Anonymous said...

Leif and I have had a long discussion today about scan color and values. Both are faded on the Straw Hat examples....and I think they will be stronger from now on. Mark, in the 70's and on, I used gouache with Othello pastel pencils and with charcoal pencils for a lot of jobs....faster, and gave me a chance to draw and paint at the same time. And, times had changed from the full painted more literal figures to a faster (and cheaper) technique. Bandito....(think I'll borrow your name!)....don't know where to start. Sort of like starting a four year art course and finishing in a paragraph or two. I suppose to summarize, it took years to learn, to mature, to become professional, to reach a point where drawing, painting, design and composition came together. I would think like a juggling act. I've always thought it takes an instinct, or talent, along with a dedication to pursue your goal to the end. Maybe 50% talent, 50% hard work. Early on, I wanted to be a Norman Rockwell or a J.C. Leyendecker. Never got there, but in the process became my own person in the ad art world. Design and rendering come from trying stuff and practice, practice, etc. Wow...old guys do get garrulous! Thanks for the observations....much appreciated.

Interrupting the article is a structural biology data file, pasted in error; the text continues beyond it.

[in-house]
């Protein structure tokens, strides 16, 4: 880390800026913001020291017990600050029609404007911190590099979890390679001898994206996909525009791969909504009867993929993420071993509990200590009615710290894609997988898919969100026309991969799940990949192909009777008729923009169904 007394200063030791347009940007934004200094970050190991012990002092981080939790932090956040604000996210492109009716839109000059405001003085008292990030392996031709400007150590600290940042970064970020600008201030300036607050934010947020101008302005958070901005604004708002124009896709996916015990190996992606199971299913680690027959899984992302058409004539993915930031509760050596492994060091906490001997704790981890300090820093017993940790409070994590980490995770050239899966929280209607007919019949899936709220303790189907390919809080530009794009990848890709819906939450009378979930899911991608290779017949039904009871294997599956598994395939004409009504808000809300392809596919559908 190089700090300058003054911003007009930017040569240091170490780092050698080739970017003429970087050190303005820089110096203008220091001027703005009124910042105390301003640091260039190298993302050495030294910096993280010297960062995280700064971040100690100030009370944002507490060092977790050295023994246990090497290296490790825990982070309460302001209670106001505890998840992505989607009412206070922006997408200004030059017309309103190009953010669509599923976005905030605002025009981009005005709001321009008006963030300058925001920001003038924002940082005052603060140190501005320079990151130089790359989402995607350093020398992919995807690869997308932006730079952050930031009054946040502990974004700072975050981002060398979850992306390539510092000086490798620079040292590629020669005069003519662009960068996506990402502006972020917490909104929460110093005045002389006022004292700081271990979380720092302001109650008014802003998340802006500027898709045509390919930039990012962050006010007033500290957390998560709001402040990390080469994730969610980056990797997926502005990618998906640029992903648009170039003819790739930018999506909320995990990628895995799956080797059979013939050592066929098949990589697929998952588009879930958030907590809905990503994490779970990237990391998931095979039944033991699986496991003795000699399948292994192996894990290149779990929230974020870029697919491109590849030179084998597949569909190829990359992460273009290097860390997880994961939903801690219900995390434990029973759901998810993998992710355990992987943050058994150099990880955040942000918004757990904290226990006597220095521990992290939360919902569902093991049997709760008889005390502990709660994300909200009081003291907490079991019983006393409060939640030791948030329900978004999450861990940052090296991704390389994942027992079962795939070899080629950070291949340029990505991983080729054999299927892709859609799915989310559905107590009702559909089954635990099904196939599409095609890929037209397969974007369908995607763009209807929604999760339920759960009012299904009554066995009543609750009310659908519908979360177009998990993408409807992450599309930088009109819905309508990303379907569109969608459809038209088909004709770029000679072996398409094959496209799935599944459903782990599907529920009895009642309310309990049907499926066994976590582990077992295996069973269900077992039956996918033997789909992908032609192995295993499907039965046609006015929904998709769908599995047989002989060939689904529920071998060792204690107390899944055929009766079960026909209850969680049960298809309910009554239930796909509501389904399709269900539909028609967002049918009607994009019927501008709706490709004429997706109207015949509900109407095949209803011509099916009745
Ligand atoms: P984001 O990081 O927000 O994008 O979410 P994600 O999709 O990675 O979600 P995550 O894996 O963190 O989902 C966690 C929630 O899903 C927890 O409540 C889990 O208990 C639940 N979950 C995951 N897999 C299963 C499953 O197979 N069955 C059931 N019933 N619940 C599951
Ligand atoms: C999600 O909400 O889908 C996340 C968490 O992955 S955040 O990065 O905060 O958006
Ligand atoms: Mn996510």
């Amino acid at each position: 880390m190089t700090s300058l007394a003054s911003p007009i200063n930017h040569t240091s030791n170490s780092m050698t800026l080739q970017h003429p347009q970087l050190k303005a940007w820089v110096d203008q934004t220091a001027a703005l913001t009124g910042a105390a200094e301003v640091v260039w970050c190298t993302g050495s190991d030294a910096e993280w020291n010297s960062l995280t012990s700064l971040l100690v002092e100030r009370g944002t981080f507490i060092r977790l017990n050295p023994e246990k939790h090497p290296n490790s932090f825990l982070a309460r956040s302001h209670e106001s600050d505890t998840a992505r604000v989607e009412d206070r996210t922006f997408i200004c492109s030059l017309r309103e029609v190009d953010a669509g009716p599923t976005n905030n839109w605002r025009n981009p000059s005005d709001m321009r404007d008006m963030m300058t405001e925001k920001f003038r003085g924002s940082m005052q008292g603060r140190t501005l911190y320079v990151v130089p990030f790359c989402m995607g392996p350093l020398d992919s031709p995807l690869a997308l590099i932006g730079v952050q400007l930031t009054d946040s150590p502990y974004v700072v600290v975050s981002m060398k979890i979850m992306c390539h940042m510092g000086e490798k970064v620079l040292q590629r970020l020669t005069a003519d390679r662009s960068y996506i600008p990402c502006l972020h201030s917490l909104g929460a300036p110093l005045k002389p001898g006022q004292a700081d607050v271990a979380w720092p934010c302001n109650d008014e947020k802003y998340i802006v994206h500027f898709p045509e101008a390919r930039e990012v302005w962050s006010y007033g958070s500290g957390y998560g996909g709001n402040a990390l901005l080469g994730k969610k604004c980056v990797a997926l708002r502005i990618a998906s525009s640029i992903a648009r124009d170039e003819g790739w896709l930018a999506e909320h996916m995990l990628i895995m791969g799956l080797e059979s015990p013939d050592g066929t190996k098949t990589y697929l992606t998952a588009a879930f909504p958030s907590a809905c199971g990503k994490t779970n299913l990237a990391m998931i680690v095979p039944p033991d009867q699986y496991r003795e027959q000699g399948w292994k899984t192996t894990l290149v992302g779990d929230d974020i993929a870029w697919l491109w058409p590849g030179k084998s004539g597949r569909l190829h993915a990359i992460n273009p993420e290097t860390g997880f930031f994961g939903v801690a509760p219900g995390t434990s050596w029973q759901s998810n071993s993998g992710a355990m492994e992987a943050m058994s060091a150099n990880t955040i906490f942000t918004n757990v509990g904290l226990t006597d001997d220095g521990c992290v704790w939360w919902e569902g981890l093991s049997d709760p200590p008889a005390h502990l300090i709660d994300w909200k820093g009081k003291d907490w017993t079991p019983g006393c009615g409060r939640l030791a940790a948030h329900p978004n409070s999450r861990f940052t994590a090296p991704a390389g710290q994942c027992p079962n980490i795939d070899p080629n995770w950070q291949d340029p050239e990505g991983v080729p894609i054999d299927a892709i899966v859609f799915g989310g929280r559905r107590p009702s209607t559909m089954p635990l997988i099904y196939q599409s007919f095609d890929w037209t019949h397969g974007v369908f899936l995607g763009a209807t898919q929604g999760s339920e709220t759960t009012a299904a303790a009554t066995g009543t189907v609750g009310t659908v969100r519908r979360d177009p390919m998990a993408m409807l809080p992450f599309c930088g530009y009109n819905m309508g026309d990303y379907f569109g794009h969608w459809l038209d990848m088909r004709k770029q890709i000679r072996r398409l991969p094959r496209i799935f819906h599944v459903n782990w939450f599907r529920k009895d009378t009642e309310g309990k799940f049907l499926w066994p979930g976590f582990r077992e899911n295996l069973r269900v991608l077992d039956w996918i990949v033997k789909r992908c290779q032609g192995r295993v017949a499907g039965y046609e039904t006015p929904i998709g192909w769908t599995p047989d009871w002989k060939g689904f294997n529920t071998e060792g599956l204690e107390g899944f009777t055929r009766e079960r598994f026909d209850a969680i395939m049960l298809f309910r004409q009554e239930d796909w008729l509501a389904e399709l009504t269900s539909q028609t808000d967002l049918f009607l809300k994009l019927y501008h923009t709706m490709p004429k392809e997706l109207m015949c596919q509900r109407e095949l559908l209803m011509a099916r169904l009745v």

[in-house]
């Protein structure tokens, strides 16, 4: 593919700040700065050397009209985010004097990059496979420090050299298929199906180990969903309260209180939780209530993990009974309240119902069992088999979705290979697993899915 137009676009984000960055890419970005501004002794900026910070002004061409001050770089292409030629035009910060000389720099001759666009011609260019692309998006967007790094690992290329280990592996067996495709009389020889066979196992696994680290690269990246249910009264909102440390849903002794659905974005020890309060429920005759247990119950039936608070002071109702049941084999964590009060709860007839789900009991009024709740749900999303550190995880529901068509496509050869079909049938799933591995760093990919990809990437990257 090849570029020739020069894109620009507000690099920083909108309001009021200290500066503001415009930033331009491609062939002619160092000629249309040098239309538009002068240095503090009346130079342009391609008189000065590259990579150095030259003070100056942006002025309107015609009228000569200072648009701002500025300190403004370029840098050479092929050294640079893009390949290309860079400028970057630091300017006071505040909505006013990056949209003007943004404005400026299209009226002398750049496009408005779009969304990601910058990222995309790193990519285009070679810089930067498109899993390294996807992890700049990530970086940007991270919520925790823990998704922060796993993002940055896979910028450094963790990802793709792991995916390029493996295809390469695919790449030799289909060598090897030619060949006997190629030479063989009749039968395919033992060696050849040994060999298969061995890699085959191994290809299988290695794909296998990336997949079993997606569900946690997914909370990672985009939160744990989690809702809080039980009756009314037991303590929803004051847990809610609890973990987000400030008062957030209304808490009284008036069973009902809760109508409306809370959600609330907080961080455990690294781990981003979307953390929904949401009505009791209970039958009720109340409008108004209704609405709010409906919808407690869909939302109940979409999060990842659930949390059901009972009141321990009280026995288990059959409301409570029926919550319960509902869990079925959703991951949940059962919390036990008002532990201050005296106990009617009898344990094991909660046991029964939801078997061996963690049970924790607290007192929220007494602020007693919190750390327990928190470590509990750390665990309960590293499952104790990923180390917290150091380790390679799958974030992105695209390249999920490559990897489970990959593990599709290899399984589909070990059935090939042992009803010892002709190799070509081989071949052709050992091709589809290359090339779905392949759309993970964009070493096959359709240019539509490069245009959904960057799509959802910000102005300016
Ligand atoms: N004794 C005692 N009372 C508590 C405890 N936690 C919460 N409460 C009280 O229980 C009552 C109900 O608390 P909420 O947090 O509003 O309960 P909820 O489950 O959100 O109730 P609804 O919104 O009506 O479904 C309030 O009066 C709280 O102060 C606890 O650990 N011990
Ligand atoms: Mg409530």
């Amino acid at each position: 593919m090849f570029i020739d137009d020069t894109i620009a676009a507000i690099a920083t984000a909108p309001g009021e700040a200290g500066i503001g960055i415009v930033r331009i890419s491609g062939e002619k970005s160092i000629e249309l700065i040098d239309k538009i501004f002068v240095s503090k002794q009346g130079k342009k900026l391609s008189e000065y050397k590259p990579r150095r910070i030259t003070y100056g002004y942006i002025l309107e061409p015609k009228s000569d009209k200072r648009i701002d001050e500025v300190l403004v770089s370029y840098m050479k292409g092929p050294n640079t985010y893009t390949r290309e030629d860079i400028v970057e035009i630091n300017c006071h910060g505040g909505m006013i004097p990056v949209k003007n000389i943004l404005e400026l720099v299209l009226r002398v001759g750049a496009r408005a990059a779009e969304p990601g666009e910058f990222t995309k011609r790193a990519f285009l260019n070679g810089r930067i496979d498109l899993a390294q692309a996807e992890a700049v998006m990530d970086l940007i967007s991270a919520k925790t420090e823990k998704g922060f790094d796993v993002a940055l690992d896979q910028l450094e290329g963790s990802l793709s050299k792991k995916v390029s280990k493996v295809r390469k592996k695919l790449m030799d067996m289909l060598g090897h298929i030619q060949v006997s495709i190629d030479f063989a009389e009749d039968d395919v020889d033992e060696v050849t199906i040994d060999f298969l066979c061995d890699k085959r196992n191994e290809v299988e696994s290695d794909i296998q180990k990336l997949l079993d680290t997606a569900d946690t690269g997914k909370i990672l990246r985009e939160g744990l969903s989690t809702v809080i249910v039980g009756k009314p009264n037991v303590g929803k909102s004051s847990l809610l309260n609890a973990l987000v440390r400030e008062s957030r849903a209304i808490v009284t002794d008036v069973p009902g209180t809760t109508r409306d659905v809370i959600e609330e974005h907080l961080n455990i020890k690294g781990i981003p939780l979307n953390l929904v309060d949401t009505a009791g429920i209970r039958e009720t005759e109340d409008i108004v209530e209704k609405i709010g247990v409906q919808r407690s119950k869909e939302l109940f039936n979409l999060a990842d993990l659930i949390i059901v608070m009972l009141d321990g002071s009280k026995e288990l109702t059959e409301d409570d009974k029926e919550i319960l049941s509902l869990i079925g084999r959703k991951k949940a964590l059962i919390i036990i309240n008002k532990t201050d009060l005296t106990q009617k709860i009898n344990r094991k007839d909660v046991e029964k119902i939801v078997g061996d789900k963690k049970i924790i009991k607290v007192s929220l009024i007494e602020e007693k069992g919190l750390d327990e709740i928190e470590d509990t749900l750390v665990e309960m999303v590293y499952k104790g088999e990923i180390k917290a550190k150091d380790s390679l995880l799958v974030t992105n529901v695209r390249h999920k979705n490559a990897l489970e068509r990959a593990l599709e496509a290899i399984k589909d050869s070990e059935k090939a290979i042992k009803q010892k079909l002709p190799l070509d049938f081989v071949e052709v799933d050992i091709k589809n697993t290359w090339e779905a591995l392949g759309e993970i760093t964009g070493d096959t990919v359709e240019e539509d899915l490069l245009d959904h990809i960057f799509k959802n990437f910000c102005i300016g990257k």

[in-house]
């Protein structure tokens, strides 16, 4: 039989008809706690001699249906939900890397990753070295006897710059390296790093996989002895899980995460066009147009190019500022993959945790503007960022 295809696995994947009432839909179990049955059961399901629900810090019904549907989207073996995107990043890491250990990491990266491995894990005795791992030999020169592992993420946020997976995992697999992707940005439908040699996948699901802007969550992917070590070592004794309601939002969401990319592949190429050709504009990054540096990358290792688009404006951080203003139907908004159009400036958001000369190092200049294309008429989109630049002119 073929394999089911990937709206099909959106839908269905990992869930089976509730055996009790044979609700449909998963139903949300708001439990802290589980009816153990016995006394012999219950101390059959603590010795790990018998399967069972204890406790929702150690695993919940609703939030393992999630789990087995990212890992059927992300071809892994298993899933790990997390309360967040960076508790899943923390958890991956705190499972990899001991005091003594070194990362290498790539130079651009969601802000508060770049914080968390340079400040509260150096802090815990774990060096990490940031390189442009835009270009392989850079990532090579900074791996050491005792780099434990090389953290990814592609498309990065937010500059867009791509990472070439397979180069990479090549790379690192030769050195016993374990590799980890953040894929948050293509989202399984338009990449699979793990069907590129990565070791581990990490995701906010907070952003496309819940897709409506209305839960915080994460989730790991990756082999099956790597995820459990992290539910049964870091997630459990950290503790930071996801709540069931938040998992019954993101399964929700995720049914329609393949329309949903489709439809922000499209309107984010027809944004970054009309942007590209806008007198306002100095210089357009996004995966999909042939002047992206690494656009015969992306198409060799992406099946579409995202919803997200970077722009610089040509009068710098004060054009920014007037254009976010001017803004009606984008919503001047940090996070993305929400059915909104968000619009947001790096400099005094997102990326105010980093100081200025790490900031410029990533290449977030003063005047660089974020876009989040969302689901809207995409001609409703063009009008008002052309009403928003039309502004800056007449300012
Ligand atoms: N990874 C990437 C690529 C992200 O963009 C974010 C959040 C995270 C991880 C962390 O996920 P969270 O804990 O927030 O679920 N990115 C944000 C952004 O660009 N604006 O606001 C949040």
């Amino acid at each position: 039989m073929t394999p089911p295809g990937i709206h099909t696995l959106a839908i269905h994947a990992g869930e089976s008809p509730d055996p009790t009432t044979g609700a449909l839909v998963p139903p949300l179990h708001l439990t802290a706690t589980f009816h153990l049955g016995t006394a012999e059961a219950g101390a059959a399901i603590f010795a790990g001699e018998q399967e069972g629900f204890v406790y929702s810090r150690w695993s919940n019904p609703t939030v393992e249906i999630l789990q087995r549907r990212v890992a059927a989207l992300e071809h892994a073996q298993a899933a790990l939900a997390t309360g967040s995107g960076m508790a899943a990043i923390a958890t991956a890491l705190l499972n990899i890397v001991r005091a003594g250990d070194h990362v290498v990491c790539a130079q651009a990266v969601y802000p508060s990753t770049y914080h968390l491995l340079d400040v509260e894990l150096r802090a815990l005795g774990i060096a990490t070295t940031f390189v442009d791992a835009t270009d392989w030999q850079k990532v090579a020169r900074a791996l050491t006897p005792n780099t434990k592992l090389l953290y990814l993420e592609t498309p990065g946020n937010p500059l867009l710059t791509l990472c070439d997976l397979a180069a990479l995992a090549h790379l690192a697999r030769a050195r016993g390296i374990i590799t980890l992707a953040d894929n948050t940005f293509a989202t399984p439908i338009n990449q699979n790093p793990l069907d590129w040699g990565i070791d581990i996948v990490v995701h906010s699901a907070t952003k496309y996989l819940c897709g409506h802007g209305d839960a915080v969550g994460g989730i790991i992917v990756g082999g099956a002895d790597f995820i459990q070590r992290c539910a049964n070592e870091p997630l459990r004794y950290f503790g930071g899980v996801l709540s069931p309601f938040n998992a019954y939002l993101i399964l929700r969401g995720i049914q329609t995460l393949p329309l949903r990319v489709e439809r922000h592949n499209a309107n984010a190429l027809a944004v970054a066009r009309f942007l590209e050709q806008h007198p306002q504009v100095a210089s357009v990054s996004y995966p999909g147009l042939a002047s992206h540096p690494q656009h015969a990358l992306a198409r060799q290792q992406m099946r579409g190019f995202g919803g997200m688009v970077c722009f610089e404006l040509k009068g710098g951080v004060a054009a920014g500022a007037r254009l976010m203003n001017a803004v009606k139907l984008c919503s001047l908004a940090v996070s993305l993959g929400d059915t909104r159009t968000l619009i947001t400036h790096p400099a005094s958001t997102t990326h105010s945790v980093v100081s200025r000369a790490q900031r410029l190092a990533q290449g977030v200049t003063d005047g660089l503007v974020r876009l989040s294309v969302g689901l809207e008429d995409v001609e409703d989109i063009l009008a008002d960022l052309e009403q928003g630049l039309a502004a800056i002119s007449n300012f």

Anonymous said...

You just hit the nail on the head there Charlie."To reach a point where drawing, painting, design and composition came together"
That thought alone is worth the price of admission.
Garralous? Never. Pearls cast before the unworthy say I!
More thoughts always appreciated.

Anonymous said...

The Kendall Jackson Vineyard Sphinx...

Great insights into how those ads evolved.

Loved to compare the smiles between those two straw hat ladies - the comp and the final version.

Jim Bernardin said...

I wish I had gotten to know you when I was at the Chevy Ad Agency. Jim Hastings hired me in Jan. 1958 and I did kind of get to know you through your art but not until later as I was in the sales promotion group at the beginning. We didn't get to do any of the advertising but as I progressed through the agency I became pretty good friends with Jim Hastings. When he retired he gave me lots of things he had collected over the years. With many of them I started a blog called--About Old Chevy Ads--and it has several of your illustrations in it. I haven't been able to get the quality reproduction on most of the ads that you have on your illustrations but the ads are still preserved. Your comments on the Chevy ads give me a real chuckle and I understand completely the problems you had. I spent 35 years working on Chevy stuff and was creative director for many years. I would like to communicate with you in some direct way.

Anonymous said...

JIM.....Good to hear from you. Remember your name from those days....but can't recall if you were the art director on some the Chevy ads that I did. Often, I was so busy with the illustration, I wasn't aware who sent it out. Usually let Chet Patterson do most of the communicating. Think I've seen your blog, but give the E-address again. I'd kind of like to know where the 'Yellow Corvair' original ended up....if you know. Thanks again for the comments.